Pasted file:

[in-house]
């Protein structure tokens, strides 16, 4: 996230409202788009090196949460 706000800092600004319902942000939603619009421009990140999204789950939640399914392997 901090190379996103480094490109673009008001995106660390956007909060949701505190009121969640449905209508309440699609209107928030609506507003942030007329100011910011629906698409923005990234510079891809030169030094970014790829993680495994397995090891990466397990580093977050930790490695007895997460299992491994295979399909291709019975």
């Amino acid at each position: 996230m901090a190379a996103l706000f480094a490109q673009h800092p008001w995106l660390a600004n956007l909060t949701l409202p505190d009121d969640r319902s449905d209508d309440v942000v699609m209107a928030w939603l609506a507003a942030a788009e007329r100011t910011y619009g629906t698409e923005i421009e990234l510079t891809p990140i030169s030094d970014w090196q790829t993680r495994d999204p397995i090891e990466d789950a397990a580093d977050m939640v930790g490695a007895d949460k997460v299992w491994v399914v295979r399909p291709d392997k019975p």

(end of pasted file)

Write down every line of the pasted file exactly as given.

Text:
[in-house]
């Protein structure tokens, strides 16, 4: 996230409202788009090196949460 706000800092600004319902942000939603619009421009990140999204789950939640399914392997 901090190379996103480094490109673009008001995106660390956007909060949701505190009121969640449905209508309440699609209107928030609506507003942030007329100011910011629906698409923005990234510079891809030169030094970014790829993680495994397995090891990466397990580093977050930790490695007895997460299992491994295979399909291709019975």
């Amino acid at each position: 996230m901090a190379a996103l706000f480094a490109q673009h800092p008001w995106l660390a600004n956007l909060t949701l409202p505190d009121d969640r319902s449905d209508d309440v942000v699609m209107a928030w939603l609506a507003a942030a788009e007329r100011t910011y619009g629906t698409e923005i421009e990234l510079t891809p990140i030169s030094d970014w090196q790829t993680r495994d999204p397995i090891e990466d789950a397990a580093d977050m939640v930790g490695a007895d949460k997460v299992w491994v399914v295979r399909p291709d392997k019975p």